It's the end of a three-day weekend for many Minnesotans, and if you spent a lot of your Monday outside moving snow around, there may be bragging rights involved as some parts of the state saw a record-setting 17 inches of snow.
Snow continued to fall in the Twin Cities metro Monday afternoon, but the National Weather Service expected it to stop by 7 p.m. with temperatures remaining below freezing.
The Presidents Day holiday meant a day off for many people, but unfortunately it also meant fewer excuses to skip shoveling.
Doug Rzeszutek was out under a gray sky Monday, shoveling his neighbor's driveway on St. Clair Avenue in St Paul.
"I was out last night for about four hours," he said. "I got all the sidewalks done. The snowplow come by and literally buried everything that I'd done last night."
Many areas in Minnesota set records Sunday for the most snow on that date -- February 20. Those include Minnesota River towns like Hutchinson and Montevideo -- and for them, that means more moisture to fuel what is already predicted to be a harrowing flood season.
The Twin Cities broke a record for February 20, with more than 12 inches in some parts, bringing the metro snowfall total to more than 70 inches so far this winter. Climatologist Mark Seeley said that's rare, but not a record.
"My guess is we get over 70 inches in the Twin Cities, somewhere between one out of 15 and one out of 20 winters," Seeley said.
Seeley is with the University of Minnesota's extension service. He said the annual record for snow accumulation in the Twin Cities is 98.5 inches. He said there's a possibility we'll reach that mark.
"We still have the whole month of March to go, and we have received as much as 40 inches historically in March," he said. "So not to say that's going to happen, but we have to recognize that's within the realm of possibility."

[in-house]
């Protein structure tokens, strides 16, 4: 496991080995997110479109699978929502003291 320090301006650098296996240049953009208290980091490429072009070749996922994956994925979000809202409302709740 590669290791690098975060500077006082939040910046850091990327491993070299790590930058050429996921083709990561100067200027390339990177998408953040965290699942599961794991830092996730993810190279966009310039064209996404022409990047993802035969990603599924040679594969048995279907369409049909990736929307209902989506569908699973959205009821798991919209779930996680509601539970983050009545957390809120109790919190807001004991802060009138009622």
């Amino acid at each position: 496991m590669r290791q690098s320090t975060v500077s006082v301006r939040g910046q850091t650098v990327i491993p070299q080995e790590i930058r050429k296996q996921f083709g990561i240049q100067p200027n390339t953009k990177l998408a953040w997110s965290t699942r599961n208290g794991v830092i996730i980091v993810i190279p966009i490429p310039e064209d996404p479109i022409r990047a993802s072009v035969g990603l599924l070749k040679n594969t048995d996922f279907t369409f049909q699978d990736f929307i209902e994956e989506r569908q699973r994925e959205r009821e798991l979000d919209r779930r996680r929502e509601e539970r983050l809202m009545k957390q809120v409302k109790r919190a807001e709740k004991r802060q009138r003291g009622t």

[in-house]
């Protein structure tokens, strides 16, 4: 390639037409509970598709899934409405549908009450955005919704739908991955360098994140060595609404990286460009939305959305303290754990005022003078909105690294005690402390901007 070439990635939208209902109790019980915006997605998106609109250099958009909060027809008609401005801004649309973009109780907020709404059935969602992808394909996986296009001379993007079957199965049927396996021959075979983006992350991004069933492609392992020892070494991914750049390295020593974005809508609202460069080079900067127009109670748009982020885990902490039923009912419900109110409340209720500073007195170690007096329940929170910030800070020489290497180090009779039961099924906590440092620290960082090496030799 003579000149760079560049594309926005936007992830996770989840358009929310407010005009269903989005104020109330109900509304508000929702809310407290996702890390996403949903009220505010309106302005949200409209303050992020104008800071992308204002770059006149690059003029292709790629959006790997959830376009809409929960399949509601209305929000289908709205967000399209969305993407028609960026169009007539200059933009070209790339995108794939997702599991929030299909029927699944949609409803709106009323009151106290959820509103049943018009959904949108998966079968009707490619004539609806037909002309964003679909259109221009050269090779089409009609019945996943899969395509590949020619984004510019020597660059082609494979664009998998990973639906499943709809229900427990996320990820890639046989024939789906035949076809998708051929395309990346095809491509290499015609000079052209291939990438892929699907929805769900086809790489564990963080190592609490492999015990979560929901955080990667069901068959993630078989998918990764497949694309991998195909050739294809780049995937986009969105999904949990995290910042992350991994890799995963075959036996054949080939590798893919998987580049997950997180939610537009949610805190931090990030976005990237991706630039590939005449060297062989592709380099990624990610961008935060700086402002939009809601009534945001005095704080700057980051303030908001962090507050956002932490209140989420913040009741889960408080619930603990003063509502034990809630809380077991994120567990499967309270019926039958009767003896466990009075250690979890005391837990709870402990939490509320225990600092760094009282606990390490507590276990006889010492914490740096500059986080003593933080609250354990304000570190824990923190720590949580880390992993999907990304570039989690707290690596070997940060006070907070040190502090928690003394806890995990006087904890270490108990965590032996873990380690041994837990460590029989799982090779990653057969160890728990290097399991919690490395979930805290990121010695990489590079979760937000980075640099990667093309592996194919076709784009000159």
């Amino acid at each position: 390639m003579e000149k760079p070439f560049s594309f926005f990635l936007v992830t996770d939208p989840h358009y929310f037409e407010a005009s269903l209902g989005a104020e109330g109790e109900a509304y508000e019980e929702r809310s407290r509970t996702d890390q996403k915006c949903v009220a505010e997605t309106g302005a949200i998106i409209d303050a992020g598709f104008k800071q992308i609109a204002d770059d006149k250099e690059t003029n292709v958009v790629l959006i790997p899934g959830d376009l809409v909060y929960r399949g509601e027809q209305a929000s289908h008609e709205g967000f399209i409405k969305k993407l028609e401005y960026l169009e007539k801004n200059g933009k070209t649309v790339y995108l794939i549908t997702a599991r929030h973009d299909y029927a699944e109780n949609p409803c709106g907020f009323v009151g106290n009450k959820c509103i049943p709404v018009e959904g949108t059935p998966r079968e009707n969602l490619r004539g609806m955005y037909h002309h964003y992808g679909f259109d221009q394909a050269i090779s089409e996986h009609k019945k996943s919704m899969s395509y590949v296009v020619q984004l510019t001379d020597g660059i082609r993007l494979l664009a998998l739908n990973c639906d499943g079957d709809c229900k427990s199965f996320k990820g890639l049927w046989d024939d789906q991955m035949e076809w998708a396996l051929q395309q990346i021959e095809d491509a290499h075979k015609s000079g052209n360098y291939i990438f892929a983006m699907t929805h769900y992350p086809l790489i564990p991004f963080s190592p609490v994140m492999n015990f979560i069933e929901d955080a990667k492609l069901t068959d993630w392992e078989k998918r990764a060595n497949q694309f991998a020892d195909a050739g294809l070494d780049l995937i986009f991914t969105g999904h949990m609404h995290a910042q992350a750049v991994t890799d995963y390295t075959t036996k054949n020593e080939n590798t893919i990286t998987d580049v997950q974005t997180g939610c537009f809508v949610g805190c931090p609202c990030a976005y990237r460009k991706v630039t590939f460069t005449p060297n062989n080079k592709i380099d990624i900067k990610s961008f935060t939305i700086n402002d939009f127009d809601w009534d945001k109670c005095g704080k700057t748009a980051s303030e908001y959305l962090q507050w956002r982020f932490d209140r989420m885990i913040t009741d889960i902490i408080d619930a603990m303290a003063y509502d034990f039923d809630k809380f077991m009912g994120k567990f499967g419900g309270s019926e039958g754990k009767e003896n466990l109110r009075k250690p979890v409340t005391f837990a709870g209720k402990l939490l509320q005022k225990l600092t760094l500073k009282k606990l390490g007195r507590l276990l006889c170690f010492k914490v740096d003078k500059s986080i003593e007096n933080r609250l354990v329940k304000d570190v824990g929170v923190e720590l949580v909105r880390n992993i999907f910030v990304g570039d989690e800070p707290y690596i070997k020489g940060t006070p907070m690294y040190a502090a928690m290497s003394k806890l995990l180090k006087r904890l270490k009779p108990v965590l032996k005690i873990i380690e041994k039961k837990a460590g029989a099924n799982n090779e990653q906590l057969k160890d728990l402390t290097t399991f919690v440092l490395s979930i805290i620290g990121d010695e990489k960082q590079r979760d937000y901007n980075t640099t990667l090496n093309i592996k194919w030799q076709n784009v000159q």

But more snow could eventually mean budget problems for local governments. Shannon Tyree, a spokeswoman for the St. Paul Public Works department, said the snow emergency St. Paul declared Sunday was the third of the year. Tyree said the city budgets for four from January through December.
That means St. Paul has the money for one more snow emergency. Tyree said each costs between $500,000 and $550,000.
"You know we still have some winter to go, so we have to see what that brings," Tyree said.
Minneapolis has also had three snow emergencies since the beginning of the year. Public works director Steve Kotke said that's all the city budgets for each calendar year.
But Minneapolis is already well past its record for snow emergencies in a single winter -- since last fall, Kotke said the city has declared eight.
"The most we've ever declared in one season has been six, so we're already two past the most we've ever declared and it's still February," Kotke said.
Both Minneapolis and St. Paul have been stepping up efforts to get messages out about snow emergencies through social media. Residents of both cities -- if they're paying attention to their Facebook messages or the texts on their cell phones -- could be saving money.
But officials say the numbers of tickets and tows have stayed pretty steady this season. St. Paul has handed out as many as 3,400 tickets during a single snow emergency this winter. The city has towed as many as 1,100 cars during a snow emergency.
In Minneapolis, Public Works Director Steve Kotke said they ticket about 10,000 cars during a three-day snow emergency and the city tows about 2,000 cars.
If it makes those drivers feel better, Kotke said Minneapolis doesn't make much money off the tickets and tows.
"We would very much prefer for people to move their cars and for us not to have to tow," Kotke said.
The city's snow emergency goes into effect at 9 p.m. Monday night.
The Minnesota Department of Transportation said roads in the Twin Cities are still in difficult to fair condition. Spokesman Kevin Gutknecht said roads are especially treacherous outside the metro.
"Southern part of the state, southeast and south central, the roads are still in difficult driving conditions," Gutknecht said. "We have crews out, they're moving the snow, but as the snow continues and the wind is blowing, it causes visibility issues."
Gutknecht said there are 200 plows working in the metro area and 700 more working statewide. He said people should leave plenty of room between them and plows. Gutknecht said drivers should also brush snow off their cars and use their headlights.
(MPR reporters Madeleine Baran and Matt Sepic contributed to this report.)
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